For a Peruvian-Japanese treat try tiradito. Tiradito is a Japanese-inspired raw fish dish similar to sashimi. The fish is raw and is not soaked in citrus juice. Trippy user Kurt from Peru loves ceviche and tiradito. Francesco in Miraflores, an upscale neighborhood in Lima serves one of the best tiraditos.
Try it, and you’ll appreciate Nikkei cooking, the fusion cooking with Japanese influence in Peru. Nikkei cooking uses seafood, hot chilis, miso, and dashi. Trippy user Brew from Manhattan Beach recommended Maido for Japanese Peruvian cuisine like tiradito.
Not sure what your budget is, but want to try a world class Peruvian-Fusion restaurant? Maido is one of the best restaurants in the world and is amazing.
5. Pollo a la brasa
Jeff from Portland said:
Pollo a la Brasa – Peru’s rotisserie chicken. Pardos are everywhere in Lima and pretty damn good.
Pardos has many locations throughout Peru. Besides pollo a la brasa, Pardos is known for its salads and desserts.
Lorraine had a long list of food to try. One of those in her list was anticuchos. She listed:
Picarones (sweet potato doughnuts)
Papas a la huancaina
Plantain and sweet potato crisps
A must try a pisco sour
Anticuchos (beef heart spiced and grilled)
Try Papachos in Miraflores who serve great Peruvian styled hamburgers. Go to El Salto de Fraile Restaurant in Chorrillos- enacting a local legend; a monk dives off the cliff near the restaurant (give them a great tip when they drip into the restaurant for donations).
The restaurant in Huaca Pucllana is excellent to go for a good night out. Food is good, and the pre-Incan ruins are lit up for you to view as you eat.
Try suspiro de limena dessert (Lima women’s sighs) -which is a caramel tart with flavored meringue. However, beware that the meringue is uncooked if you have an egg intolerance.
Lucuma and camu camu fruits. You definitely won’t starve in Lima.
Kamil from Brno agreed and wrote:
You have to definitely try anticuchos somewhere on the street which is usually the best ones!
Anticuchos are grilled beef heart kebabs. They are inexpensive and is said to have originated during the pre-Columbian times. According to the Peru Tourism Board,
This Peruvian dish is made from meat marinated in a special ají panca (hot red pepper) sauce, skewered on a cane stick and then grilled. The skewered heart anticucho is considered one of the most traditional and favorite dishes in some South American countries– in Peruvian and Bolivian cuisine for example.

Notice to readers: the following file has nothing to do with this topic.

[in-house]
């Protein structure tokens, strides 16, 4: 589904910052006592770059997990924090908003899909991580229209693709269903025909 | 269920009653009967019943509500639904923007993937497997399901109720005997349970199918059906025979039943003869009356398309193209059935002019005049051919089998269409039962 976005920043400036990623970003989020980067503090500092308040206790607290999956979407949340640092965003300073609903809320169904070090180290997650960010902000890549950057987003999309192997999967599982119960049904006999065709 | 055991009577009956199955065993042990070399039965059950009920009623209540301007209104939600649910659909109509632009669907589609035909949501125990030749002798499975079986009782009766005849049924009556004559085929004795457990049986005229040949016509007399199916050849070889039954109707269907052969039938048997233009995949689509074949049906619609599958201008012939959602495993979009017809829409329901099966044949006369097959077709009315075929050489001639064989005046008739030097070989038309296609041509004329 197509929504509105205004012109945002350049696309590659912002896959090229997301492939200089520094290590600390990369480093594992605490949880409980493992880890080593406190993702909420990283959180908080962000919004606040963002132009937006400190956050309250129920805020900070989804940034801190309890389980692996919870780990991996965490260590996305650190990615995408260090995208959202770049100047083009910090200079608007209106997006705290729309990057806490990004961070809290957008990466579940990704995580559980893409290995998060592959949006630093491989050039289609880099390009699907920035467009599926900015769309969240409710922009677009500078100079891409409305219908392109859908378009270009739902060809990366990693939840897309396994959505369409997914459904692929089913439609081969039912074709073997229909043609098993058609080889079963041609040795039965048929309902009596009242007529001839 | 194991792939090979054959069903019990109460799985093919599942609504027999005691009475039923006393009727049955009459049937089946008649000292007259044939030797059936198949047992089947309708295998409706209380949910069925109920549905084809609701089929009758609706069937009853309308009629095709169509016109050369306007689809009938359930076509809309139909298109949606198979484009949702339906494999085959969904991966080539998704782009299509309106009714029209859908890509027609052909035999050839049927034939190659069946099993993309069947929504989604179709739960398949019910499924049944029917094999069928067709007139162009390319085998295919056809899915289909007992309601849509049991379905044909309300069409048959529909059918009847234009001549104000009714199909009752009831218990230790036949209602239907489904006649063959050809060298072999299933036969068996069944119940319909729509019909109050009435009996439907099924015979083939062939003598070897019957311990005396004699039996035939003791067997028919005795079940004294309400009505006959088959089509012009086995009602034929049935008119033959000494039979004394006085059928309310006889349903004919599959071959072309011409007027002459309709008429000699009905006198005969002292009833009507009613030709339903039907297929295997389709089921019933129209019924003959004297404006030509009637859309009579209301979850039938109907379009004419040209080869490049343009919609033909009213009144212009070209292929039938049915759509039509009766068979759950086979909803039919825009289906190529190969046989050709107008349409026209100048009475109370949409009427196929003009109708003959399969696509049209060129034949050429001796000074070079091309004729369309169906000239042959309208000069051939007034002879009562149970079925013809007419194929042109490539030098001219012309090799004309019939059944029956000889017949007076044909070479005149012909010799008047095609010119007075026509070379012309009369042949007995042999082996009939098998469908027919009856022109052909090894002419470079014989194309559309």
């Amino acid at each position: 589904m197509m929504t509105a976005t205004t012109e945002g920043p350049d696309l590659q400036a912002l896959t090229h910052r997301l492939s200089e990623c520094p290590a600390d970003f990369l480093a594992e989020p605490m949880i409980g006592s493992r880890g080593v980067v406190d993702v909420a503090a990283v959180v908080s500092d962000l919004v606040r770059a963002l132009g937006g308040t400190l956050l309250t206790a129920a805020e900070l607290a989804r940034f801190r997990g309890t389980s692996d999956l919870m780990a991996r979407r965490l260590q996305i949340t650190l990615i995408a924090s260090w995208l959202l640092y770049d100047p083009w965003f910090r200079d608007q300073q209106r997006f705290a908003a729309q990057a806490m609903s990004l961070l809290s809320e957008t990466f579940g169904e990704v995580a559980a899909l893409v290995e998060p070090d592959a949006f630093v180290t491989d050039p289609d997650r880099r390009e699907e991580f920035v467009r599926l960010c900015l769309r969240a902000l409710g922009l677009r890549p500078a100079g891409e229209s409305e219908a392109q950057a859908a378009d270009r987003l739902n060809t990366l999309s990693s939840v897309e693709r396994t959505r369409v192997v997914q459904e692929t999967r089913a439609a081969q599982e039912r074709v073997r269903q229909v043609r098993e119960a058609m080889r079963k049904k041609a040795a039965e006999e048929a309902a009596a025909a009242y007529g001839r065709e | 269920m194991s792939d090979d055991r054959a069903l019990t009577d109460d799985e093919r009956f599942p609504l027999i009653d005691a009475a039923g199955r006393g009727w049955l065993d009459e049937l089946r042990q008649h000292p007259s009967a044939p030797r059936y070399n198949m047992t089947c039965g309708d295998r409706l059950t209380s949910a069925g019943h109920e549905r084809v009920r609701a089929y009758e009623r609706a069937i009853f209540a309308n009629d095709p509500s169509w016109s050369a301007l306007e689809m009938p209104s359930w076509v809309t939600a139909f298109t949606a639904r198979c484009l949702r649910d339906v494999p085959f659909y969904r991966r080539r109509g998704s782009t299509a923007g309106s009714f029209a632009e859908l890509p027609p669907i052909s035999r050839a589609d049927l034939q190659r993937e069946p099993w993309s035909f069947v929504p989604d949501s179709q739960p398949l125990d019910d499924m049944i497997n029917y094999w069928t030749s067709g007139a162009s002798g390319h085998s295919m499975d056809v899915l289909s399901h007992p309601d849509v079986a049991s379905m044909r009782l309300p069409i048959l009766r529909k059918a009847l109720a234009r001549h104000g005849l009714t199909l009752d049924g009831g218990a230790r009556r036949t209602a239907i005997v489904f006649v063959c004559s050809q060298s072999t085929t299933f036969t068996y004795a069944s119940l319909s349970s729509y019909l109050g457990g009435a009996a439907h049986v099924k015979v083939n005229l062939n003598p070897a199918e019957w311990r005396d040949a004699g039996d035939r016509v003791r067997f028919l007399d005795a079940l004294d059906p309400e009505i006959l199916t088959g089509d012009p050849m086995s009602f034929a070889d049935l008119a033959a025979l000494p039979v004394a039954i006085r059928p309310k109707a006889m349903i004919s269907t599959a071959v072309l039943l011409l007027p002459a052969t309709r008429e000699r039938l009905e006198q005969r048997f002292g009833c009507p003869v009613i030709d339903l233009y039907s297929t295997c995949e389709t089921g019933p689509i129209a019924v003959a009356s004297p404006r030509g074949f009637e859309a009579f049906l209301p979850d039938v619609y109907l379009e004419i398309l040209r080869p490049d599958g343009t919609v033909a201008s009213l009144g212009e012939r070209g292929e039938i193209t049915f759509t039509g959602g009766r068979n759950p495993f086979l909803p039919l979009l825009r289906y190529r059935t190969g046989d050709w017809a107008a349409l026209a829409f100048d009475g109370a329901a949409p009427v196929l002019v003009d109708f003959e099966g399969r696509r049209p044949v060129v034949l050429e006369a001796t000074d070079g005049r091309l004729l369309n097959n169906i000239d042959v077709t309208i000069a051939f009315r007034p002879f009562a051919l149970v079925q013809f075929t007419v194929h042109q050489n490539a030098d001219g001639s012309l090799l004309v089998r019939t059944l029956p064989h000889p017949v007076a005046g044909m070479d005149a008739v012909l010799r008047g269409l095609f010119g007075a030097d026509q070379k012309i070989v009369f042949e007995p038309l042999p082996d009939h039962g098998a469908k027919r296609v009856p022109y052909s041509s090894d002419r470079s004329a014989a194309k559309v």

7. Rocoto relleno
Peru’s rocoto relleno or stuffed peppers is a typical dish in Arequipa, in southern Peru. It’s red pepper stuffed with slice meat or ground meat, raisins, onion, cheese, hard-boiled eggs, hot peppers, olives, sauces and top with melted cheese. The best place to try rocoto relleno is Tanta in Arequipa.
8. Cau cau
Jonathan from Miami likes an Afro-Peruvian Creole dish called cau cau. He wrote:
One of my personal favorites is Cau-Cau which is tripe served with potatoes with a yellow aji sauce. Which is not spicy…. but very tasty. You can also try Causa…
Cau cau is served with rice. Other than the traditional tripe cau cau you can also find a variety of seafood cau cau, chicken cau cau and beef cau cau.
9. Causa rellena
Causa: As potatoes are super-popular in Peru (there are like millions of types), causa is a dish made out of mashed potato layers with either avocado, tuna or some kinds of meat. You can get it as a first course or main course, depends on the restaurant!
Causa dish started in Lima and quickly become a favorite dish in fine restaurants throughout Peru. It is a savory potato dish made like a layer cake and served cold. It can be served as a main dish or as an appetizer or snack.
10. Pisco sour
Pisco sour is one cocktail you must try before leaving Peru. Originated in Lima in the 1920s, Peruvian Pisco sour is slightly different from Chile’s Pisco sour. It’s made of brandy pisco (a type of brandy), gum syrup, egg white, lime, Angostura bitter, and sugar. Get it in single, double or cathedral sizes.